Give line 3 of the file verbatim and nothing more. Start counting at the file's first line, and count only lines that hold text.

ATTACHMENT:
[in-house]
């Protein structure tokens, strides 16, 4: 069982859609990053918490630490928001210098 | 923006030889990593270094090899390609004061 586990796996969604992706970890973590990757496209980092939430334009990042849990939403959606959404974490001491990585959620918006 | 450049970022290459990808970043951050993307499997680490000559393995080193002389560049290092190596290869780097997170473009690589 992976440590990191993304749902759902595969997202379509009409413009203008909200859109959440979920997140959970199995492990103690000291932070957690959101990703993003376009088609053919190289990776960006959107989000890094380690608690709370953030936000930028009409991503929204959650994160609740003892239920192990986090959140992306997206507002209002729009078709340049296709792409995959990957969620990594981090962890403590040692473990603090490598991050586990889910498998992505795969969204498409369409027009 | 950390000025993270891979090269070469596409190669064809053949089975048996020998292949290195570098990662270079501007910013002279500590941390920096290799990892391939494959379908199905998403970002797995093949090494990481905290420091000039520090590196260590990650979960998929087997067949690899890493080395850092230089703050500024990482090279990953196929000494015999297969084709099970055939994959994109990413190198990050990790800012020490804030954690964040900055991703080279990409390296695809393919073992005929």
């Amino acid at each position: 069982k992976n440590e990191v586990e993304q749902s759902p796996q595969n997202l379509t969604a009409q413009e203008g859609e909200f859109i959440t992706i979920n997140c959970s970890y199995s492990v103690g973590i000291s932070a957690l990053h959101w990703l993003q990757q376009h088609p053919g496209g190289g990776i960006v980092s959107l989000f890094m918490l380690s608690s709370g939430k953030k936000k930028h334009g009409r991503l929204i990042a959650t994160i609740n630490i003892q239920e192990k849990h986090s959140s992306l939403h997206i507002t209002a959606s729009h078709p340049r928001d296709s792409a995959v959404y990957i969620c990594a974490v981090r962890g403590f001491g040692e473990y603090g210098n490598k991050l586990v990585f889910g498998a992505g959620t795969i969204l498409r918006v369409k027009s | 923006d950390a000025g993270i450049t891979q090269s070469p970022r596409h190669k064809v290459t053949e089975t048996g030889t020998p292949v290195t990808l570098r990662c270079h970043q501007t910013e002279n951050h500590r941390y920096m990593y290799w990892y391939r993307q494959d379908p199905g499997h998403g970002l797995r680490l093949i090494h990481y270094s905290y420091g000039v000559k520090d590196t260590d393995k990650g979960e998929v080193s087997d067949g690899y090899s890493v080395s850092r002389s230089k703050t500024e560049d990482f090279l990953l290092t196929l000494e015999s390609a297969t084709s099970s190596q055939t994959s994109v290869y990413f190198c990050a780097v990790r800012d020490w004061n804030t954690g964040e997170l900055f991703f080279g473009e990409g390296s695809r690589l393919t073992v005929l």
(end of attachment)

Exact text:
């Amino acid at each position: 069982k992976n440590e990191v586990e993304q749902s759902p796996q595969n997202l379509t969604a009409q413009e203008g859609e909200f859109i959440t992706i979920n997140c959970s970890y199995s492990v103690g973590i000291s932070a957690l990053h959101w990703l993003q990757q376009h088609p053919g496209g190289g990776i960006v980092s959107l989000f890094m918490l380690s608690s709370g939430k953030k936000k930028h334009g009409r991503l929204i990042a959650t994160i609740n630490i003892q239920e192990k849990h986090s959140s992306l939403h997206i507002t209002a959606s729009h078709p340049r928001d296709s792409a995959v959404y990957i969620c990594a974490v981090r962890g403590f001491g040692e473990y603090g210098n490598k991050l586990v990585f889910g498998a992505g959620t795969i969204l498409r918006v369409k027009s | 923006d950390a000025g993270i450049t891979q090269s070469p970022r596409h190669k064809v290459t053949e089975t048996g030889t020998p292949v290195t990808l570098r990662c270079h970043q501007t910013e002279n951050h500590r941390y920096m990593y290799w990892y391939r993307q494959d379908p199905g499997h998403g970002l797995r680490l093949i090494h990481y270094s905290y420091g000039v000559k520090d590196t260590d393995k990650g979960e998929v080193s087997d067949g690899y090899s890493v080395s850092r002389s230089k703050t500024e560049d990482f090279l990953l290092t196929l000494e015999s390609a297969t084709s099970s190596q055939t994959s994109v290869y990413f190198c990050a780097v990790r800012d020490w004061n804030t954690g964040e997170l900055f991703f080279g473009e990409g390296s695809r690589l393919t073992v005929l």